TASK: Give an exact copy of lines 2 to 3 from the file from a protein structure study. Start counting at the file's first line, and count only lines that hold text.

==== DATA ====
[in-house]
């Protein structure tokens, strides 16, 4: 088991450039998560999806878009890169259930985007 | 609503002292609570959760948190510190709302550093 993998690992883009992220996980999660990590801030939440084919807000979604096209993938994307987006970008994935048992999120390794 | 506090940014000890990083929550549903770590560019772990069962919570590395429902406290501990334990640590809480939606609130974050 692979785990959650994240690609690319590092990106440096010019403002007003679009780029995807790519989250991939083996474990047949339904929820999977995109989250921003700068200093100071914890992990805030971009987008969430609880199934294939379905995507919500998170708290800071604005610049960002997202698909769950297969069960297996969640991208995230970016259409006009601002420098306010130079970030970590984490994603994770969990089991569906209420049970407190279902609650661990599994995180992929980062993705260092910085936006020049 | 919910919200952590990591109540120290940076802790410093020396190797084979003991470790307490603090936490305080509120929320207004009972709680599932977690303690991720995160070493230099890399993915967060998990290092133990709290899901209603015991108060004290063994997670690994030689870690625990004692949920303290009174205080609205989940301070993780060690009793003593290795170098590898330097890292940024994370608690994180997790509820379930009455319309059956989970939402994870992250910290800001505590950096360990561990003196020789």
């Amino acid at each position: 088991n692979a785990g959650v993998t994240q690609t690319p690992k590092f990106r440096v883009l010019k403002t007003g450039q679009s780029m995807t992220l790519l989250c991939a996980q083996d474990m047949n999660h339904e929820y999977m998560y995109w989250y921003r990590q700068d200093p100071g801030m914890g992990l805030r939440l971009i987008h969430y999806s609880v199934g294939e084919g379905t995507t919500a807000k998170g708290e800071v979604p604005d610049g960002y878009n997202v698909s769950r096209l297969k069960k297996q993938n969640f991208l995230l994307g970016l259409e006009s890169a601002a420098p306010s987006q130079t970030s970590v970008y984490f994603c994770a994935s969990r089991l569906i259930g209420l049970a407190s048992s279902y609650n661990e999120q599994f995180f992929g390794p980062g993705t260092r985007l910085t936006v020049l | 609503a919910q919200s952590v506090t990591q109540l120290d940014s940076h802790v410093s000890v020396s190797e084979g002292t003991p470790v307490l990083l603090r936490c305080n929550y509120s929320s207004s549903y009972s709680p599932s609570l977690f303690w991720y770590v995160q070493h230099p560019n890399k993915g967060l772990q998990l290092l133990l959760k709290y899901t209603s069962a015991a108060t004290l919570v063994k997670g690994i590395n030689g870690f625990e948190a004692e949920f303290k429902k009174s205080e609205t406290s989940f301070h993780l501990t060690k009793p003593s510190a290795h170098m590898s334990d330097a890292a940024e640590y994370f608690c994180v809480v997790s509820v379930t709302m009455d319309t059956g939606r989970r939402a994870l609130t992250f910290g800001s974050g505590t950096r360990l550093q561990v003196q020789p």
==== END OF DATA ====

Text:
């Protein structure tokens, strides 16, 4: 088991450039998560999806878009890169259930985007 | 609503002292609570959760948190510190709302550093 993998690992883009992220996980999660990590801030939440084919807000979604096209993938994307987006970008994935048992999120390794 | 506090940014000890990083929550549903770590560019772990069962919570590395429902406290501990334990640590809480939606609130974050 692979785990959650994240690609690319590092990106440096010019403002007003679009780029995807790519989250991939083996474990047949339904929820999977995109989250921003700068200093100071914890992990805030971009987008969430609880199934294939379905995507919500998170708290800071604005610049960002997202698909769950297969069960297996969640991208995230970016259409006009601002420098306010130079970030970590984490994603994770969990089991569906209420049970407190279902609650661990599994995180992929980062993705260092910085936006020049 | 919910919200952590990591109540120290940076802790410093020396190797084979003991470790307490603090936490305080509120929320207004009972709680599932977690303690991720995160070493230099890399993915967060998990290092133990709290899901209603015991108060004290063994997670690994030689870690625990004692949920303290009174205080609205989940301070993780060690009793003593290795170098590898330097890292940024994370608690994180997790509820379930009455319309059956989970939402994870992250910290800001505590950096360990561990003196020789």
């Amino acid at each position: 088991n692979a785990g959650v993998t994240q690609t690319p690992k590092f990106r440096v883009l010019k403002t007003g450039q679009s780029m995807t992220l790519l989250c991939a996980q083996d474990m047949n999660h339904e929820y999977m998560y995109w989250y921003r990590q700068d200093p100071g801030m914890g992990l805030r939440l971009i987008h969430y999806s609880v199934g294939e084919g379905t995507t919500a807000k998170g708290e800071v979604p604005d610049g960002y878009n997202v698909s769950r096209l297969k069960k297996q993938n969640f991208l995230l994307g970016l259409e006009s890169a601002a420098p306010s987006q130079t970030s970590v970008y984490f994603c994770a994935s969990r089991l569906i259930g209420l049970a407190s048992s279902y609650n661990e999120q599994f995180f992929g390794p980062g993705t260092r985007l910085t936006v020049l | 609503a919910q919200s952590v506090t990591q109540l120290d940014s940076h802790v410093s000890v020396s190797e084979g002292t003991p470790v307490l990083l603090r936490c305080n929550y509120s929320s207004s549903y009972s709680p599932s609570l977690f303690w991720y770590v995160q070493h230099p560019n890399k993915g967060l772990q998990l290092l133990l959760k709290y899901t209603s069962a015991a108060t004290l919570v063994k997670g690994i590395n030689g870690f625990e948190a004692e949920f303290k429902k009174s205080e609205t406290s989940f301070h993780l501990t060690k009793p003593s510190a290795h170098m590898s334990d330097a890292a940024e640590y994370f608690c994180v809480v997790s509820v379930t709302m009455d319309t059956g939606r989970r939402a994870l609130t992250f910290g800001s974050g505590t950096r360990l550093q561990v003196q020789p």